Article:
• Topic: Development, Economics, International Cooperation, International Organization
  • Political Geography: Africa
  • Author: Christopher P. Hood
  • Publication Date: 11-1999
  • Content Type: Policy Brief
  • Institution: Chatham House
  • Abstract: Ishihara Shintaro, known for his strong views particularly on Japan's relationship with the United States, became Governor of Tokyo on 11 April 1999. This paper considers the significance of his election, and whether it symbolizes a rise in nationalism in Japan.
  • Topic: International Relations, Nationalism, Politics
  • Political Geography: United States, Japan, Israel, Tokyo
  • Author: John Chown
  • Publication Date: 08-1999
  • Content Type: Policy Brief
  • Institution: Chatham House
  • Abstract: Currency boards have been suggested for Russia, and adopted elsewhere in eastern Europe. Brazil's fixed rate has had to be abandoned, but Argentina is considering replacing its currency board with dollarization, and suggesting this solution for the rest of Latin America. Fixed exchange-rate regimes (and the crawling peg in Russia) have collapsed in Southeast Asia but Hong Kong, which had a formal currency board, has (so far) survived.
  • Topic: Economics, International Trade and Finance
  • Political Geography: Russia, Eastern Europe, Latin America, Central America, Caribbean, North America
  • Author: Joel Peters, Becky Kook
  • Publication Date: 08-1999
  • Content Type: Policy Brief
  • Institution: Chatham House
  • Abstract: On 17 May 1999 Ehud Barak secured a stunning victory in the Israeli elections, defeating incumbent Prime Minister Binyamin Netanyahu with a majority of almost 400,000 and gaining slightly over 56 per cent of all the votes cast. While polls in the days immediately prior to the election had signalled Netanyahu\'s defeat, no one had anticipated such a landslide victory. After three turbulent years of Likud government, Barak\'s election slogan \'Israel wants a change\' clearly captured Israeli public disillusion with Netanyahu, who lost the trust and support of voters throughout the country.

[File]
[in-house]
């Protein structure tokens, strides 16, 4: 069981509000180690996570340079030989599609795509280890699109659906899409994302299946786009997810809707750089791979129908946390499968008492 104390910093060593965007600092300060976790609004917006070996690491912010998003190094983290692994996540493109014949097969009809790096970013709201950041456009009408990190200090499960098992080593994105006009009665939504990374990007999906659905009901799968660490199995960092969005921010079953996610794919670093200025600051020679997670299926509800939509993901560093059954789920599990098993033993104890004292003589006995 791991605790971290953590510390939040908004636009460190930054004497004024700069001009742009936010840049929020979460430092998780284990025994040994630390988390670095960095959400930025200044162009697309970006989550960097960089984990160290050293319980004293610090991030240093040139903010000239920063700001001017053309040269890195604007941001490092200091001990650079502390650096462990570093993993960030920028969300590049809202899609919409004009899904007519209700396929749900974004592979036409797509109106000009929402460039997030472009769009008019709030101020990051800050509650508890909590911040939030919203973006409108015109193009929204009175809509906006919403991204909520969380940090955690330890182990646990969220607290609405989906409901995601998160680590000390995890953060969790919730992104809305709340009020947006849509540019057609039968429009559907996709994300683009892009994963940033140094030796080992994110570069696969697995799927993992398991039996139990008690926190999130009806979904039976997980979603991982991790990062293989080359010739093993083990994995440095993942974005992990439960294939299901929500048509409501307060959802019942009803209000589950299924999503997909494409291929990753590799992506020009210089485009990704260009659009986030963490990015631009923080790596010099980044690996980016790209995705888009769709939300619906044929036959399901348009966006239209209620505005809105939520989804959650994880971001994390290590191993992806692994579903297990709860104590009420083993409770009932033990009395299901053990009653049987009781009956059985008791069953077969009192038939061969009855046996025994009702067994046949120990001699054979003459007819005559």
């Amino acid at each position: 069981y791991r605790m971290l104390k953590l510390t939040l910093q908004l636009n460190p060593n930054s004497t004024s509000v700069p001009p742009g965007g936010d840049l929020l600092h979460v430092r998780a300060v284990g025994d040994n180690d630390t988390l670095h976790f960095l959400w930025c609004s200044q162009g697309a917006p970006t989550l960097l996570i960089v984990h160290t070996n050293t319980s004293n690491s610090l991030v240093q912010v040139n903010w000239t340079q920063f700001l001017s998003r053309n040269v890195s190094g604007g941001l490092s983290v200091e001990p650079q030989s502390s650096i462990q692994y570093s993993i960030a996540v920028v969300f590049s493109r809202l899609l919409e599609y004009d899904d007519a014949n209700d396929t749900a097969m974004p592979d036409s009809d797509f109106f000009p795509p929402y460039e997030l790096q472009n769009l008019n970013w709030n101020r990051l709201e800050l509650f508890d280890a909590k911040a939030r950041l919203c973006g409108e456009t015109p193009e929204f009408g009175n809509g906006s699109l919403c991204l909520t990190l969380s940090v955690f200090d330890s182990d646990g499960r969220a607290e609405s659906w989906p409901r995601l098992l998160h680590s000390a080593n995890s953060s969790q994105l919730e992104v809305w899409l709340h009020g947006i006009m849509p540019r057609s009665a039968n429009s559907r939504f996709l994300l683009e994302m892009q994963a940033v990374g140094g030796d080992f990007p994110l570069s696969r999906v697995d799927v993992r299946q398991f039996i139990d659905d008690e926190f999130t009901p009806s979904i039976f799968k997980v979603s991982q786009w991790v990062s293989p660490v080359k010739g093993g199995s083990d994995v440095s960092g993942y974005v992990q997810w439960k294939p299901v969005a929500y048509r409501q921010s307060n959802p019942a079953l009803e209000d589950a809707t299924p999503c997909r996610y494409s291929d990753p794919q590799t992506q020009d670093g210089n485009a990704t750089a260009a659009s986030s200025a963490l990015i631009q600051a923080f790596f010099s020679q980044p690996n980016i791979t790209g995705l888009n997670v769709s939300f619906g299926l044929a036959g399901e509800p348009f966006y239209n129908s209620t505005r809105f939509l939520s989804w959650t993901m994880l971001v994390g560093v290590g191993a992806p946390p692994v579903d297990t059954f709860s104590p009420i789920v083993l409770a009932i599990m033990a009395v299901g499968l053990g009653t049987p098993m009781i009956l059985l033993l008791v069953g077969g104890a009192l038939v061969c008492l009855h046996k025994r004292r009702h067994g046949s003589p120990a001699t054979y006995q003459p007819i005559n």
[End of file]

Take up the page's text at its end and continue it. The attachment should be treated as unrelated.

• Topic: Conflict Resolution, Government, Peace Studies, Politics
  • Political Geography: Middle East, Israel
  • Author: Walt Patterson
  • Publication Date: 08-1999
  • Content Type: Policy Brief
  • Institution: Chatham House
  • Abstract: As governments around the world liberalize their electricity systems, they are overturning the guiding principles that have shaped electricity for the past century. Yet they continue to regard electricity as a public service. The consequent inconsistencies and contradictions are already evident, and intensifying. This Briefing Paper outlines the implications. It is based on a research project now under way in the Energy and Environmental Programme, entitled Keeping the Lights On: Public Service in Liberalized Electricity. For details please see the back page.
  • Topic: Energy Policy, Government
  • Political Geography: Europe
  • Author: David Bright
  • Publication Date: 06-1999
  • Content Type: Policy Brief
  • Institution: Chatham House
  • Abstract: One of the most interesting consequences of the development of the European Union has been the stimulus it has given in recent years to the rediscovery of region within European states. As the supra-state functions of the European institutions in Brussels have burgeoned and the intrinsic sovereignty of the state in Europe has declined, so regions have acquired an ever greater social and political significance. Of course, in some cases, the state was traditionally federal in nature—as with Germany\'s Länder system—and, politically at least, regional aspirations have been satisfied. In the past two decades, however, regional aspirations have expanded into social and cultural spheres that require a new, defined political context. Even in such long-established states as the United Kingdom, such pressures now have to be acknowledged as sub-state factors enter into the complex array of political elements that go to make up the contemporary Union. In this context the Spanish experience is illuminating, both in the way it demonstrates how such tendencies should be accommodated and in the way in which regional populations respond. It is, in fact, a paradigm for a development that will become inevitable and universal as the power of the state declines within the wider structures of contemporary \'Euroland\'.